(f) The electronic era has its own challenges that must be tackled effectively.

(g) The introduction of wireless technology in India would require its own security requirements. Thus, the wireless security in India must be considered on a priority basis.

(h) There are legal risks of electronic commerce as well that also cannot be ignored.

(i) The internet banking in India must also be developed so that a sound e-commerce platform can be established in India.

(j) At the same time the ICT strategy in India must be “reformulated” so that it is conducive for the overall development of Indian economy.

(k) E-learning in India must be used for techno-legal educational purposes in India.

(l) We also need Techno-Legal education in India to cater the need of legal KPO and legal BPO.

(m) The proposed amendments of the cyber law of India, i.e. IT Act, 2000 must be made public and transparent. The IT Act, 2000 must be amended properly and the proposed amendments to the IT Act, 2000, as originally suggested by the Expert Committee, must be rejected at all costs. If some changes have been made in the original recommendations of the Expert Committee, they must be discussed with various segments associated with the cyber law of India.

(n) We must appreciate that e-governance without security is useless.

Nothing short of a techno-legal compliance can provide a viable solution for these missing links. We need initiatives on the lines of PTLB TM/SM . It is apparent that the missing links pertain to securing the ICT infrastructure and cyberspace. It may take the form of on-site security measure or private defence in Cyberspace. This becomes essential to tackle the menace of cyber crimes and cyber terrorism. The preventive measures for ATM Frauds also have their origin in e-security.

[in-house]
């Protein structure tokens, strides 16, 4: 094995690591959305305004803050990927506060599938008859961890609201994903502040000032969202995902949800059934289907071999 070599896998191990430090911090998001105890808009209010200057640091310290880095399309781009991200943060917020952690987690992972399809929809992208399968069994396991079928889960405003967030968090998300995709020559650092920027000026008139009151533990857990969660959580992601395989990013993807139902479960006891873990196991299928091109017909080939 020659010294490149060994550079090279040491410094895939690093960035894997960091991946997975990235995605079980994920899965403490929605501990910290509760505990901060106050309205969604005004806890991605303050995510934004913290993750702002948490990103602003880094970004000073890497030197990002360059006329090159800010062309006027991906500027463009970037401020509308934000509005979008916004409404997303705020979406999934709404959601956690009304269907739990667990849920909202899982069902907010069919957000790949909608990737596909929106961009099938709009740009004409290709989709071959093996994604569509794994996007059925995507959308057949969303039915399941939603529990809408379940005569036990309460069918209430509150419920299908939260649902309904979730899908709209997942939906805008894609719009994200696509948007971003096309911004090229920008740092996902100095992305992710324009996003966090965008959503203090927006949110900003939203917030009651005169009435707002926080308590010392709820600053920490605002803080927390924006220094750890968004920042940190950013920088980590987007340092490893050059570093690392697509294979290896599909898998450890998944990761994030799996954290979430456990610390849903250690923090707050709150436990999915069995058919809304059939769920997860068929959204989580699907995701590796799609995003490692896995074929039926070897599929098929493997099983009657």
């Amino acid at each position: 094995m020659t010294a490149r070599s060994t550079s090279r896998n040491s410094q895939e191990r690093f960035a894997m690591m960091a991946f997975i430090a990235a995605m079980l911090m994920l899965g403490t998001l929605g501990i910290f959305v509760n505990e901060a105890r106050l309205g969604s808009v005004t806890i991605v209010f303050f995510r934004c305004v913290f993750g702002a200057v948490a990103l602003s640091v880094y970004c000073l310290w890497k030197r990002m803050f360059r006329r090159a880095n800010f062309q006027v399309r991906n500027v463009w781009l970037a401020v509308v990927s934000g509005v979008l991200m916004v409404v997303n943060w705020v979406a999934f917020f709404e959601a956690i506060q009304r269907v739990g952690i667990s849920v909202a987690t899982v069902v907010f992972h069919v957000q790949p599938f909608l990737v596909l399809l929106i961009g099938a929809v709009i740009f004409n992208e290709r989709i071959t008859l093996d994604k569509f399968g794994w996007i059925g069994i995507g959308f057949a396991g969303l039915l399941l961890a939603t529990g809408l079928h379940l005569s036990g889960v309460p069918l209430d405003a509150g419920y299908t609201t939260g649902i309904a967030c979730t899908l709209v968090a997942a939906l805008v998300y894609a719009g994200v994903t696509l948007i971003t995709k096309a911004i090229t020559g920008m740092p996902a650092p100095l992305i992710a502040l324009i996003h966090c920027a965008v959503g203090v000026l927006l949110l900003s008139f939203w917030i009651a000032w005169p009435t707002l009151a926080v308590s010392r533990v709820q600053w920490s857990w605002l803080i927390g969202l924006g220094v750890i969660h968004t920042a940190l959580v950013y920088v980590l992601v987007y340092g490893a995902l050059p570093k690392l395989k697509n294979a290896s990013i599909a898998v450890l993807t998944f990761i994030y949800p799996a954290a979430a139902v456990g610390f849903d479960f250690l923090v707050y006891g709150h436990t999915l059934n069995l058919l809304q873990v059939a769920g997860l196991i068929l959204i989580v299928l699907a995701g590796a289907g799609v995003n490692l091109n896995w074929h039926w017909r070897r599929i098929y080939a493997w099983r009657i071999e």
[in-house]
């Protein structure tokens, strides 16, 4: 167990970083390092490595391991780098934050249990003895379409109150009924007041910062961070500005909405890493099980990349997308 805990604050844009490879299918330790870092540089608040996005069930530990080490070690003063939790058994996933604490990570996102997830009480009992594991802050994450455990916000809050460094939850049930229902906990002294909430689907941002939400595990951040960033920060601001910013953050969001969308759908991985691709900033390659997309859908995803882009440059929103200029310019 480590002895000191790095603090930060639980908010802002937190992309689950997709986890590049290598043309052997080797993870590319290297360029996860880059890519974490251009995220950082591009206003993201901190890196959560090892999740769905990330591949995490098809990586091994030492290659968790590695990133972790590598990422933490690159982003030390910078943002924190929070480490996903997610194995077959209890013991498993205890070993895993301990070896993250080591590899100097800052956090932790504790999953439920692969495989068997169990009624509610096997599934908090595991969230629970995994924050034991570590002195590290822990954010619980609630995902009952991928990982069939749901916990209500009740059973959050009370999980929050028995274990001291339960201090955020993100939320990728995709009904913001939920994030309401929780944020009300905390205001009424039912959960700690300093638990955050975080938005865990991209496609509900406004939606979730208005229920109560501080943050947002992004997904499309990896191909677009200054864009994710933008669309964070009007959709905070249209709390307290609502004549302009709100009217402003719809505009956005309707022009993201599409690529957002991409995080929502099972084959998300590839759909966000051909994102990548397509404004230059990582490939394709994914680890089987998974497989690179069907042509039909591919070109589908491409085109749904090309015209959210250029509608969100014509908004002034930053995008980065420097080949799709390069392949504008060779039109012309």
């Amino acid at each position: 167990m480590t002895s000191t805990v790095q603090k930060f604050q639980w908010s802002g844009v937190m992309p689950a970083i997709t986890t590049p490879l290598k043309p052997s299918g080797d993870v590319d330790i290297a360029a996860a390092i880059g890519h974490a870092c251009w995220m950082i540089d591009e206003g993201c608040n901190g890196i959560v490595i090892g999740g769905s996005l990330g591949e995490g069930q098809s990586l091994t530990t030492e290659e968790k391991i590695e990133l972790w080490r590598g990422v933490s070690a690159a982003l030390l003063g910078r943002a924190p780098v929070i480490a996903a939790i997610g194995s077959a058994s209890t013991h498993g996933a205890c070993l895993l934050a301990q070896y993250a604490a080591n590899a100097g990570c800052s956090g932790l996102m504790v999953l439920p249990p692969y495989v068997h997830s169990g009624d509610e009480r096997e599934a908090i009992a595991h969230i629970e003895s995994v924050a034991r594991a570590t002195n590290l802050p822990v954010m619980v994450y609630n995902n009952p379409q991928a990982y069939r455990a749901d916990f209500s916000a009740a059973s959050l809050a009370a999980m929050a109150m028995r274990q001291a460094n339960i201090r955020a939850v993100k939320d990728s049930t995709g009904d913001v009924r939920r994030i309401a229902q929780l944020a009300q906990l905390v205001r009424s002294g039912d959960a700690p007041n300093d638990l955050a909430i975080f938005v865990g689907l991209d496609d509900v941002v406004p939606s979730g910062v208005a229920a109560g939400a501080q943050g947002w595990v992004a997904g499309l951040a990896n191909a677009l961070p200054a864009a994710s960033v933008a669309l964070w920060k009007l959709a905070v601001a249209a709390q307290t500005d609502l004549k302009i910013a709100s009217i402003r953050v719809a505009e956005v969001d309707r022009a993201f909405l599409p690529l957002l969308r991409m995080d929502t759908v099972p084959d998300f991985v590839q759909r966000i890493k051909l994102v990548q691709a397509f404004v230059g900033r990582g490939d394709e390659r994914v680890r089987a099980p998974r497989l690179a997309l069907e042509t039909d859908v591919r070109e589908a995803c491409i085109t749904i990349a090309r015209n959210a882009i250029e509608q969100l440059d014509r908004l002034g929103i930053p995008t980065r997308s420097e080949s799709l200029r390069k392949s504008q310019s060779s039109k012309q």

Even the legal BPO in India requires a sound base.

The existing deficiencies of the ICT Strategy of India must be removed. The missing links must be put in the chain of ICT so that we can utilise its benefit to maximum extent. Every base requires time, money, energy and resources so that it may mature and suit the requirements. If we consider the “futuristic aspect” of the present cyber law in India that it is clear that this is the high time that we must establish a base. We may face many difficulties but than we will face them in any case. We need to capatilise “collective expertise” and an “ideal public-private partnership” base in India. Even the proposed laws like Broadcasting Bill-06 have certain deficiencies and they must be removed while enacting the ultimate law in this regard.

Source: UNPAN And UN.

Background Information: This article was picked up by UNPAN in 2006 from http://perry4law.blogspot.com/. Another Blog Of Perry4Law Organisation (P4LO) is http://legalsolutionsindia.blogspot.com/2006/12/cyber-law-in-india.html that has also been cited in this articles that was operational in 2004 but now is restricted and is not available for public view. Other restricted Blogs include among others:

(1) http://perry4law.blogspot.com/,

(2) http://legalsolutionsindia.blogspot.com/,

(3) http://cyberforensicsinindia.blogspot.com/,

(4) http://cyberlawindia.blogspot.com/,

(5) http://indian-judiciary.blogspot.com/, etc.

In 2006, E-Courts Project was shifted to Perry4Law.Com website and these Blogs were restricted for public view. In 2008, PTLB.In and Perry4Law.Org websites were launched to strengthen ODR and E-Courts Projects. In 2012, ElectronicCourts.In was launched for specific requirements of E-Courts of India and E-Courts 4 Justice (EC4J) Project was launched in 2014 as part of these E-Courts Projects of P4LO that were in operation since 2004.